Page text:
You can never accuse a Hamilton book of being "light reading," (I almost jumped off a bridge after reading A Map of the World), but this book is probably as close as she can get while still maintaining that dramatic focus on trauma within a family. A teenage boy inadvertently reads his mother's email (that fact is still hard for me to swallow), and discovers she's begun an affair with an immigrant violin maker. The book traces the boy's life as he traces his mother's affair through her emails to ...more
Natalie
I really liked the narrator's younger sister, who's an obsessive cross-dressing historical re-enactor. But too often she's on the scene only to mark the family's "quirkiness" or comic academic dysfunction -- which was uneasily deployed as contrast to the emotional tragedy supposedly experienced by the "I'm too smart for this narrative" narrator. The facade of Writerliness -- supposedly of the narrator, not the novel's author -- was far too irritating and got in the way of any sparks the novel co ...more
Kris
1 STAR

"A wayward wife, an oedipally obsessed e-mail snoop, a pint-sized Civil War re-enactor (oops, make that living historian) and a cheerfully oblivious cuckold comprise the Shaws of Chicago, the decidedly quirky characters of Jane Hamilton's fourth novel, Disobedience. An unlikely family to fall prey to the vagaries of modern life, the Shaws are consumed with clog dancing, early music and the War Between the States. They do possess a computer, however, and when 17-year-old Henry stumbles int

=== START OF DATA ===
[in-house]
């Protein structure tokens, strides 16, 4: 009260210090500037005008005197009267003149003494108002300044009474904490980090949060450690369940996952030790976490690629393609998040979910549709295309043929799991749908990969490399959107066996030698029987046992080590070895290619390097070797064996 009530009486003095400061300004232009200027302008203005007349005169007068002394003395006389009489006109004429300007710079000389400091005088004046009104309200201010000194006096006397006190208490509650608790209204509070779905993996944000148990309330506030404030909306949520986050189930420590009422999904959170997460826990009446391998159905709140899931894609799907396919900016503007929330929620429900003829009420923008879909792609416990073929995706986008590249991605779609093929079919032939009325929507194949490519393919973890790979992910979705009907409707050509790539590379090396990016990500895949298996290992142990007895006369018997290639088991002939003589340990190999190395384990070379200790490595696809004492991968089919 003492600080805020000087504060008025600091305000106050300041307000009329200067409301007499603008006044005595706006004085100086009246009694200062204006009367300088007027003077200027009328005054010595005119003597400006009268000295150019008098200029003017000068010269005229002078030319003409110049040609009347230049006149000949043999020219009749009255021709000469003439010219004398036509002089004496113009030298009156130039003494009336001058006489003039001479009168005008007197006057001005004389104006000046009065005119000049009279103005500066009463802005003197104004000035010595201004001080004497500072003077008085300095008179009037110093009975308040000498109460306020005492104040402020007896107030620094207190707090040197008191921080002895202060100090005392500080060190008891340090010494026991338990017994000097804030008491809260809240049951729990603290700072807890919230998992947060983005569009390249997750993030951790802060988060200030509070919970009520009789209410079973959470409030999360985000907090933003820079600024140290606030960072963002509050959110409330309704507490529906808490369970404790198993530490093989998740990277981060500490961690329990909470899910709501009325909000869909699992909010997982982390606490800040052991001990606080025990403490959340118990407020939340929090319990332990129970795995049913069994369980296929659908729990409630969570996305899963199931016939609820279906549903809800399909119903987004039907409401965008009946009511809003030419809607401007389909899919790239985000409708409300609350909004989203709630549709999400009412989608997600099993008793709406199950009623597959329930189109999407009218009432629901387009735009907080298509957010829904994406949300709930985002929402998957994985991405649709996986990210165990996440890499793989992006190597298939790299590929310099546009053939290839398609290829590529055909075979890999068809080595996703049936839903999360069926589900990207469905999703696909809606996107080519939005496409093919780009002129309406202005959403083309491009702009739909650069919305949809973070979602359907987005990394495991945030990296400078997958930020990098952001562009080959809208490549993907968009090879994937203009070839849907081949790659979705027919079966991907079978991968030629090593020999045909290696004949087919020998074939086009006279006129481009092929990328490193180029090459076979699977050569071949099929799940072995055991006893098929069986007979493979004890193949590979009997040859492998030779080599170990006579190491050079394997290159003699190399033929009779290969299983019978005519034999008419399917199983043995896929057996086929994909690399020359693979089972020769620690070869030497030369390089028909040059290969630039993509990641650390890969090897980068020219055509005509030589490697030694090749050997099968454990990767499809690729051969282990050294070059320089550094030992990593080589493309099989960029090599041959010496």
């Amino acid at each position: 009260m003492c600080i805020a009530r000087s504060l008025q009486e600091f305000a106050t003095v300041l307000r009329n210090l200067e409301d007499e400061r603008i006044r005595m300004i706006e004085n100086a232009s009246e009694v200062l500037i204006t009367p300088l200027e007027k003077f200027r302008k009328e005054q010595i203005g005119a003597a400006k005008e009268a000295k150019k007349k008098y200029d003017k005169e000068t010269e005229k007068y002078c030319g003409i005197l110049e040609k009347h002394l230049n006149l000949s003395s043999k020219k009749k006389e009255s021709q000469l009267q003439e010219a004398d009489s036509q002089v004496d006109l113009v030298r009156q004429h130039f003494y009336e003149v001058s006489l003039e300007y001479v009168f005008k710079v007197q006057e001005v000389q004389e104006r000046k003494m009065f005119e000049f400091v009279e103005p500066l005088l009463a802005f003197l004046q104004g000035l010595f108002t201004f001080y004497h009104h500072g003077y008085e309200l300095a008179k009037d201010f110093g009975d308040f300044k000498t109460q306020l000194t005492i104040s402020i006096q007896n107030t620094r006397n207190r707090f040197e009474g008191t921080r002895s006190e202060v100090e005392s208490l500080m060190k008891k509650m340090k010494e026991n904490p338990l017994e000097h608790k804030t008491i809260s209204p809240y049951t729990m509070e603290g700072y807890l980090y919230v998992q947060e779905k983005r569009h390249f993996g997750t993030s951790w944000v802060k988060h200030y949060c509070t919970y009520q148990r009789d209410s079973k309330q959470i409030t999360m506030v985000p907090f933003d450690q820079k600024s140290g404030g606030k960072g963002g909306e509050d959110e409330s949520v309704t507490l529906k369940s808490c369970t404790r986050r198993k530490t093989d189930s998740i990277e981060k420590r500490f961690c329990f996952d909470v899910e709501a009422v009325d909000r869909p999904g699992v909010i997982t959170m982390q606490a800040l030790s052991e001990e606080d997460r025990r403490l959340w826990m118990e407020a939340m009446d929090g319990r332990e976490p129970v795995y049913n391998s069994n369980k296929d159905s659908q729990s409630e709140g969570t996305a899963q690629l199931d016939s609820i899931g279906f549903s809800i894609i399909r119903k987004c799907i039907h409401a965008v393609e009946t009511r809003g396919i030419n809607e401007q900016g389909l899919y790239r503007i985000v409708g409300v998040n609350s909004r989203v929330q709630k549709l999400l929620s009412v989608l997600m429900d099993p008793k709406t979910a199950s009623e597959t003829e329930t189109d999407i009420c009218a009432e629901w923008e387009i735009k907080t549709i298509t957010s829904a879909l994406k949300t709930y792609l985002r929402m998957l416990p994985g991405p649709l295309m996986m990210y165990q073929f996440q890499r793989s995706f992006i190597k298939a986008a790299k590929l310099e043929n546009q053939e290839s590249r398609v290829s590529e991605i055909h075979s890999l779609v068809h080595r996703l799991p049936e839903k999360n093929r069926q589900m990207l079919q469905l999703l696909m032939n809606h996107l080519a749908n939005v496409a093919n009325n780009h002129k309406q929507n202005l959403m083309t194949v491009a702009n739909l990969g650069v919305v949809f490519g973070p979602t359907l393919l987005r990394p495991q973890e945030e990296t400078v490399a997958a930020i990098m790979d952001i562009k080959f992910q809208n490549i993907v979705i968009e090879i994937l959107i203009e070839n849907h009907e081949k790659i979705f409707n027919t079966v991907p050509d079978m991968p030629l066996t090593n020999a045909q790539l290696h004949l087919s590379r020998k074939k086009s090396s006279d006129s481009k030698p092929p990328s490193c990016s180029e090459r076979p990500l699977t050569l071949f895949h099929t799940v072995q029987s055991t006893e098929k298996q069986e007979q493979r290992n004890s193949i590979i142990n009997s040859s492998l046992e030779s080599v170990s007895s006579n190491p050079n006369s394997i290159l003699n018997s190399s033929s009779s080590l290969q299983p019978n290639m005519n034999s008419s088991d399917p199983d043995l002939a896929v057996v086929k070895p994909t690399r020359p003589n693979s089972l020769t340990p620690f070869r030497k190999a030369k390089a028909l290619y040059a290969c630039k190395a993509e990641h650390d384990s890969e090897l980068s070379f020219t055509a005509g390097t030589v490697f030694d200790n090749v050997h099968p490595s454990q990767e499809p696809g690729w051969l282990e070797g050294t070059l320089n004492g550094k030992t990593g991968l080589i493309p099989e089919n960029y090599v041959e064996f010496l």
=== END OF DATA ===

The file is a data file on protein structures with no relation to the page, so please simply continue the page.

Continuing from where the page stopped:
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Michelle
Nov 18, 2007 Michelle rated it 4 of 5 stars  ·  review of another edition
Recommends it for: fans of Jane Hamilton's somewhat dark tone
Shelves: audiobooks
Got this audiobook for a recent trip. It took me until the end to realize it was Robert Sean Leonard ("Dead Poet's Society" reading it. Anyway, I like Jane Hamilton. She doesn't sugarcoat anything. Here a teenager starts reading his mom's email and finds out she's having an affair. But he doesn't call her on it right away. Then the tale gets all twisty. There's an interesting subploat about the boy's younger sister and her hobby of dressing up as a Civil War reenactor.
Julia Mukuddem
not a 5 star book and i won't say you HAVE to read it, but i still liked it. she is one of my favourite authors - her book 'a map of the world' is on my top list.

i like to switch between different genres that i enjoy - so every now and then i'm ready for some emotion - and that is what her books are about. i love her style of writing.
Kate W
This is the story of a boy who reads his mom's emails and discovers she's having an affair. He is tormented with how to handle it. Very interesting. The sub-plot is of his sister's obsession with the civil war. She disguises herself as a boy to be able to participate in civil war reinactments.
Maryellen
Jane Hamilton is a wonderful author. She wrote this book from a teenaged-boy's perspective, which demonstrated interesting range and insight. I liked this book, yes I did.
Theresadaum